Math 1

When the appropriate radii are inserted into the above equations, one gets the major radius to be about 15 in and the minor diameter is 0.007 in. The major diameter is obviously considerably larger than the face width of 1.25 in, hence the assumption of line contact of cylinders is upheld and there is no need to perform any special analyses. Even if the load is reduced by a factor of 10, the major diameter reduces to 5.5 in, which is still significantly larger than the face width.

Causes of Misalignment

Mesh slope and curvature misalignment of the gear mesh may result from many factors. The major ones are described as follows:

Lead slope error. This error, which occurs when the gear teeth are cut, is described by the AGMA quality number and directly gives line of action misalignment.

Lead wobble. This error in lead slope results from an angular eccentricity that occurs when mounting the gear. This occurs either when it is placed on its manufacturing arbor or when it is mounted to its shaft, and it wobbles relative to the shaft. Figure 7 shows sample lead charts for four teeth taken at 90-degree increments around a gear. The changing slopes of the four charts indicate lead wobble, and the average slope is the lead slope error listed above.

Figure 7: Lead inspection data showing lead wobble.

Bore parallelism and skew. Here the error is most likely to be defined in terms of the x and y misalignments defined in the previous section. Often prints are very clear about the parallelism misalignment, but are sometimes a bit hazy with regard to the skew misalignment. Yet skew misalignment will have a greater effect on LOA mesh misalignment.

Shaft bending deflections. For a single gear on a shaft, this deflection will be along the line of action, but when additional gears and other external forces are applied to the shaft, these deflections will take on a general direction. Also, for wide face width gears, this misalignment may have some curvature error as well as slope error. It is important to note that this misalignment is reasonably linear with load, so as load increases, the misalignment also increases .

Shaft torsional deflections. In gears with wide face widths and low numbers of teeth, the twisting of the shaft due to the transmitted torque gives a helix angle or lead error.

Bearing and housing deflections. Since both of these deflections are at the shaft support, they may be added together. Bearing stiffness increases with load, so the increase in bearing deflection with load is not directly proportional. As with shaft deflections, bearing deflections are in the line of action direction if only a single gear is mounted on the shaft, but are more general when additional forces are applied to the shaft. Housing deflections, which can exceed those of the bearings, are usually quite linear with load, but may need to be measured or need a detailed finite element analysis in order to be determined with some certainty. One should also be aware that the stiffnesses at the bearing has five degrees of freedom; three in translation, and two in rotation. Thus, to account for them properly, a complete bearing stiffness matrix must be determined.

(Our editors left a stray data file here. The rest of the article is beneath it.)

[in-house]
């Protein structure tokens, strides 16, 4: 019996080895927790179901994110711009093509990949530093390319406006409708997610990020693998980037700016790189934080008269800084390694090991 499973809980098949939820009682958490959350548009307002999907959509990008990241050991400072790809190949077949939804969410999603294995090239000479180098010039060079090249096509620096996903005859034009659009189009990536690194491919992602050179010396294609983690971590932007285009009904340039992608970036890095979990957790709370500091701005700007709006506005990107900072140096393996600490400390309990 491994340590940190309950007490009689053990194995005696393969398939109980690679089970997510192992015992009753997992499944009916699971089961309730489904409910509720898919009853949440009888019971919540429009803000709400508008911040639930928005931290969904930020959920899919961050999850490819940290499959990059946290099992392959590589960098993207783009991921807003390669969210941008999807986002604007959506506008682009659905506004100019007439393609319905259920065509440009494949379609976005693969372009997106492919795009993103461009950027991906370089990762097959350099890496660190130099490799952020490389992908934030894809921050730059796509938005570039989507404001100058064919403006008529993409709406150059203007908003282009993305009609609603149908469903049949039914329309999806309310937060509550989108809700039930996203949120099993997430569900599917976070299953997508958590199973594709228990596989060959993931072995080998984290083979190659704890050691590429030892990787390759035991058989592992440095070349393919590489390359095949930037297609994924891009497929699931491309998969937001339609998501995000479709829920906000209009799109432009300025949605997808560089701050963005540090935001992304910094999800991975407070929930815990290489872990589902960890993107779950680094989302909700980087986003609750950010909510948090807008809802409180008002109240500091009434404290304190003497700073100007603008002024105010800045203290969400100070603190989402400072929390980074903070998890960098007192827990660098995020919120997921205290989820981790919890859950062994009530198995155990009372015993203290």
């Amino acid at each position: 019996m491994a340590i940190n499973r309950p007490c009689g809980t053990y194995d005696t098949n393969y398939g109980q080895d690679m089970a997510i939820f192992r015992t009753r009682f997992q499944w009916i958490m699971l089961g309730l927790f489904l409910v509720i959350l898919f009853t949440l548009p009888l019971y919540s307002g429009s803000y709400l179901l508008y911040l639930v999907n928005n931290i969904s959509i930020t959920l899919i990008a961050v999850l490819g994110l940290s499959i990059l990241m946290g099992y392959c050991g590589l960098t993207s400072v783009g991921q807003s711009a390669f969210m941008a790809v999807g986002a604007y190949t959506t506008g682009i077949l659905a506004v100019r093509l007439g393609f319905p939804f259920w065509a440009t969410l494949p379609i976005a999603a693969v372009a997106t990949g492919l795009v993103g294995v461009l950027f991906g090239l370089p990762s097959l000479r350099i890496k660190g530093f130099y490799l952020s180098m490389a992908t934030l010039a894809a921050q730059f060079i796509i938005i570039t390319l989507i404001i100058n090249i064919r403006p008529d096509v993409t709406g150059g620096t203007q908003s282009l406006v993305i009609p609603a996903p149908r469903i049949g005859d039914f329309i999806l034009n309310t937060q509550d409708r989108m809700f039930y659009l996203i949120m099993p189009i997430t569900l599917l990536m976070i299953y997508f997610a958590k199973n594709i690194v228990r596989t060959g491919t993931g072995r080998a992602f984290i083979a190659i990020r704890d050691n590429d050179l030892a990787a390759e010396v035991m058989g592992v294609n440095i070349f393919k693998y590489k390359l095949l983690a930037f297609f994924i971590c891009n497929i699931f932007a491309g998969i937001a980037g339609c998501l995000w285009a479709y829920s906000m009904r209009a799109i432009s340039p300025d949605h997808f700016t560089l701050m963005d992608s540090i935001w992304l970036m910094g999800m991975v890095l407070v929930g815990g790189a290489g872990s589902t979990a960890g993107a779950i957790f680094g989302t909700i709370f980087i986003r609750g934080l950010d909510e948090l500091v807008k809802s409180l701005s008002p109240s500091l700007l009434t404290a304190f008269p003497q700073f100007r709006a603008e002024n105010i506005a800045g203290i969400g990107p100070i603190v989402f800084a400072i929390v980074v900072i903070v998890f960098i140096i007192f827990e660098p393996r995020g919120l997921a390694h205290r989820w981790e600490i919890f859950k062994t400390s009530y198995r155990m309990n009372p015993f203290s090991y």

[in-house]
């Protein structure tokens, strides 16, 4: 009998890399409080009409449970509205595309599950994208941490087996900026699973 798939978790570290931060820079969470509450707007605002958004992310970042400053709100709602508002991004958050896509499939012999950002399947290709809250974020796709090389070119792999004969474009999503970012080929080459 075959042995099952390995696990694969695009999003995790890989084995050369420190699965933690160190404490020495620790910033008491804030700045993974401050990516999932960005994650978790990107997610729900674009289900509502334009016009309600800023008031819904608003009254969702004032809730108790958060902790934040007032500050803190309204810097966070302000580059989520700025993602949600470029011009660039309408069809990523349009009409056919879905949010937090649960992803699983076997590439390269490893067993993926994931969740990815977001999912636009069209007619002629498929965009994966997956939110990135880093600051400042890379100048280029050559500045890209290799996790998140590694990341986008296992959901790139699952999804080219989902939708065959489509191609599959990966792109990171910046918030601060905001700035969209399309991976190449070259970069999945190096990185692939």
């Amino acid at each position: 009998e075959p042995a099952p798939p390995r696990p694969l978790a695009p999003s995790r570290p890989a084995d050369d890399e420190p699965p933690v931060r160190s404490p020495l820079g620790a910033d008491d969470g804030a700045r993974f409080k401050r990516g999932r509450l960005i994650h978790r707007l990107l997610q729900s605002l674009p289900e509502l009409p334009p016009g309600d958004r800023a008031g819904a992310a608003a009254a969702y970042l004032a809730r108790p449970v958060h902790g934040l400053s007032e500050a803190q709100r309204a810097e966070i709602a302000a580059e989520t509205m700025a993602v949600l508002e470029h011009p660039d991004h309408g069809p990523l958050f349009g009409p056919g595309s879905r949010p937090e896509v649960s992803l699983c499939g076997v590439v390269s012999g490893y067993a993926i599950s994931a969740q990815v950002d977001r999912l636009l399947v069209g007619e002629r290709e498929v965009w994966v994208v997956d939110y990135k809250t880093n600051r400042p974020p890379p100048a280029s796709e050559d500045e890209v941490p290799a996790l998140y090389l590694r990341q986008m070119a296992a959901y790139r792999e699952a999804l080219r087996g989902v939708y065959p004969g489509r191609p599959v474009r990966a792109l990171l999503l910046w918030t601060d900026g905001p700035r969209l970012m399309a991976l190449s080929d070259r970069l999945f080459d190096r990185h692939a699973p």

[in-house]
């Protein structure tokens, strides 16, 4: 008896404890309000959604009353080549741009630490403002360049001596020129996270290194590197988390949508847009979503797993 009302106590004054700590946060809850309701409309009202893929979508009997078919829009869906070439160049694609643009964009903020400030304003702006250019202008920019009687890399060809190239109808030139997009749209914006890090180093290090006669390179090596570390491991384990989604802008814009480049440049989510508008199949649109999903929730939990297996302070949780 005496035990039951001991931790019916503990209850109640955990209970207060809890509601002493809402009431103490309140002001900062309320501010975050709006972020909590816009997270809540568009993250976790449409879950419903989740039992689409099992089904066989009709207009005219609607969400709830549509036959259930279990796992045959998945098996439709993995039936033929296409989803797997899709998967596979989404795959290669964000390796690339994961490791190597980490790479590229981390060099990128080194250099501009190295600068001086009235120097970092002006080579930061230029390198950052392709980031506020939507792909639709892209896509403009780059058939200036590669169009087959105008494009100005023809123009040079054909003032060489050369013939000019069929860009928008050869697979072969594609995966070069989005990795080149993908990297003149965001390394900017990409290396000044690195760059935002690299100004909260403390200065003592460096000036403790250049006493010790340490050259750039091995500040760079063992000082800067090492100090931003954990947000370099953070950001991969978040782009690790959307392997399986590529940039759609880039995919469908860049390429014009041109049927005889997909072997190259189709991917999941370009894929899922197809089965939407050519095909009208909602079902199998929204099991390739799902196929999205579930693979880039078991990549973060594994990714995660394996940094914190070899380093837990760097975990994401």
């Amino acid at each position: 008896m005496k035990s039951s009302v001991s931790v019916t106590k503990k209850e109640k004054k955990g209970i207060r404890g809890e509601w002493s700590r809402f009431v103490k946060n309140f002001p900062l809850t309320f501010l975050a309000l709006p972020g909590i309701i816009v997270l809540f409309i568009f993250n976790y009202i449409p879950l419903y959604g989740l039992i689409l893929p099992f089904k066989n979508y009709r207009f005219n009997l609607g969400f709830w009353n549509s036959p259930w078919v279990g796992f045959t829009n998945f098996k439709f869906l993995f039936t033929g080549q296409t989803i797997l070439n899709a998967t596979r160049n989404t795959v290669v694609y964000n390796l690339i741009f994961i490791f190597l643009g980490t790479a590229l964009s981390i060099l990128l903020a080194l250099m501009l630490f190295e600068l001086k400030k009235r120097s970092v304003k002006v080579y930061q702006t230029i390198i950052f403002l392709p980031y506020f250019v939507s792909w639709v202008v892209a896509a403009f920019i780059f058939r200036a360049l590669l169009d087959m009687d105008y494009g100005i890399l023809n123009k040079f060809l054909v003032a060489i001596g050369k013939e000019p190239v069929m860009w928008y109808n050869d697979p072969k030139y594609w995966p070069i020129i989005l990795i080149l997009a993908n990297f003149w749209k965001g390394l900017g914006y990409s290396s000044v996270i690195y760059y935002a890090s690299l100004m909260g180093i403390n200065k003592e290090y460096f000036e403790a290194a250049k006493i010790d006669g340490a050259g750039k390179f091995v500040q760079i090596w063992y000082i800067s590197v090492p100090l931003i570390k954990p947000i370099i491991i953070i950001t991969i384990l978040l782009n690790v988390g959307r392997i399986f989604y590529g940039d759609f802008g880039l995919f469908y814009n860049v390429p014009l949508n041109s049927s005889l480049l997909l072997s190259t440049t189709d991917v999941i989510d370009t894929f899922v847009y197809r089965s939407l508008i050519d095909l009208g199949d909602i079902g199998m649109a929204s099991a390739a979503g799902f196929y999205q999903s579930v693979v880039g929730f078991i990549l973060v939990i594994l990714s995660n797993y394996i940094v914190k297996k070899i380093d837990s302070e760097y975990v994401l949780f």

Gear blank deflections. The blanks of gears with thin rims tend to deflect away from the line of action on the overhanging section of the gear tooth. This deflection will tend to reduce the load carried in this region of the tooth.

Spline and bearing clearances. Clearances that exist in mounting either the gear or the bearing will result in a tilting of the part in the line of action direction.

Temperature gradients. These gradients are particularly apparent in helical gears, where the lubricant tends to be pushed along the helix and heats up as it progresses. The blank then heats up and expands, thus giving an apparent change in helix angle, as well as a slight change in all gear geometry parameters due to thermal expansion.

Centrifugal forces. In thin-rim gears that spin at high speed, the centrifugal forces may be great enough to cause a differential deflection across the tooth face width, hence creating a form of misalignment.